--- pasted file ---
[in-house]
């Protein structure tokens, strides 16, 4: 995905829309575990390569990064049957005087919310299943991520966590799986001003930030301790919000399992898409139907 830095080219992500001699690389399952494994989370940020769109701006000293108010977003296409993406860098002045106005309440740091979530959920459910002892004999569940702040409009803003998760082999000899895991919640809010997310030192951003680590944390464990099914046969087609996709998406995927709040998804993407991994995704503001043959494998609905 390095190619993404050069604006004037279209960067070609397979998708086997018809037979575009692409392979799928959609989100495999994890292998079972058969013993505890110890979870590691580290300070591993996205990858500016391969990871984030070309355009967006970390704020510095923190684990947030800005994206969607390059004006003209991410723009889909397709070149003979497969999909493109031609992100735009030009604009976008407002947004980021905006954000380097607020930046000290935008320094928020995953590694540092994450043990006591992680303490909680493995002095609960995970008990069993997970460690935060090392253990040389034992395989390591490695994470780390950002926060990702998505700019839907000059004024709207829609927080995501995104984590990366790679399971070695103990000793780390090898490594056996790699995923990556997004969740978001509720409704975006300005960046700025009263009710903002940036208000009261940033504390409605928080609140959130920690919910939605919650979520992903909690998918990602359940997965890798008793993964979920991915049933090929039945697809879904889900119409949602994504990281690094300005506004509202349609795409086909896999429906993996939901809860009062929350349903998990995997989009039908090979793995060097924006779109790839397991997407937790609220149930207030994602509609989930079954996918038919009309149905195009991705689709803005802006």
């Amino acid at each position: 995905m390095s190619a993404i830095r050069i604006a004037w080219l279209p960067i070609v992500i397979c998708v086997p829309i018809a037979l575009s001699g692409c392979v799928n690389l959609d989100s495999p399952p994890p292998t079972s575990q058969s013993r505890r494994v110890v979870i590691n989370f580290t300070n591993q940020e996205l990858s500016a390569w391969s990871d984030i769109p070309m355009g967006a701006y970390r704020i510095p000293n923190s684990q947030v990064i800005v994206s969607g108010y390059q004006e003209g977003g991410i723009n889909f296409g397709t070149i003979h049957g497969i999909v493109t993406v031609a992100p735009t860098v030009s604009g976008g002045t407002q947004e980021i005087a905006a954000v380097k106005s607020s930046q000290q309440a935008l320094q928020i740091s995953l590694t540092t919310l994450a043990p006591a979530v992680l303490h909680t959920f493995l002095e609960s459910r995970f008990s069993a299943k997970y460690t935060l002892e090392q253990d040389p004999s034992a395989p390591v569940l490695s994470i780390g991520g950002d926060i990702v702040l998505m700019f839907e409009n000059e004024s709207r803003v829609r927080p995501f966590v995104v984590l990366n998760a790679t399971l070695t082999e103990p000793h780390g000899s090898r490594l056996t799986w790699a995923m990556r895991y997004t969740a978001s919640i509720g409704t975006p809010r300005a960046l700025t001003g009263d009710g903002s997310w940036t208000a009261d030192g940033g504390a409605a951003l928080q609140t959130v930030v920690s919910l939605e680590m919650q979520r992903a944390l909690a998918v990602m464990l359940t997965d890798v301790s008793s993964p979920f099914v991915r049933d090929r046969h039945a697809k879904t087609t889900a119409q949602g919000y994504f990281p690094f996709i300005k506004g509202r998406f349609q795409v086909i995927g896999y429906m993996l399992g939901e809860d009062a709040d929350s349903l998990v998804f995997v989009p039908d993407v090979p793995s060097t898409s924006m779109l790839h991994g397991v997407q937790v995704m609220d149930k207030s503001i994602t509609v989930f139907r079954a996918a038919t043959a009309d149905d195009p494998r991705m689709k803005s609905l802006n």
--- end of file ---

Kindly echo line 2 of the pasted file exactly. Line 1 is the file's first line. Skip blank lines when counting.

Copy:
């Protein structure tokens, strides 16, 4: 995905829309575990390569990064049957005087919310299943991520966590799986001003930030301790919000399992898409139907 830095080219992500001699690389399952494994989370940020769109701006000293108010977003296409993406860098002045106005309440740091979530959920459910002892004999569940702040409009803003998760082999000899895991919640809010997310030192951003680590944390464990099914046969087609996709998406995927709040998804993407991994995704503001043959494998609905 390095190619993404050069604006004037279209960067070609397979998708086997018809037979575009692409392979799928959609989100495999994890292998079972058969013993505890110890979870590691580290300070591993996205990858500016391969990871984030070309355009967006970390704020510095923190684990947030800005994206969607390059004006003209991410723009889909397709070149003979497969999909493109031609992100735009030009604009976008407002947004980021905006954000380097607020930046000290935008320094928020995953590694540092994450043990006591992680303490909680493995002095609960995970008990069993997970460690935060090392253990040389034992395989390591490695994470780390950002926060990702998505700019839907000059004024709207829609927080995501995104984590990366790679399971070695103990000793780390090898490594056996790699995923990556997004969740978001509720409704975006300005960046700025009263009710903002940036208000009261940033504390409605928080609140959130920690919910939605919650979520992903909690998918990602359940997965890798008793993964979920991915049933090929039945697809879904889900119409949602994504990281690094300005506004509202349609795409086909896999429906993996939901809860009062929350349903998990995997989009039908090979793995060097924006779109790839397991997407937790609220149930207030994602509609989930079954996918038919009309149905195009991705689709803005802006």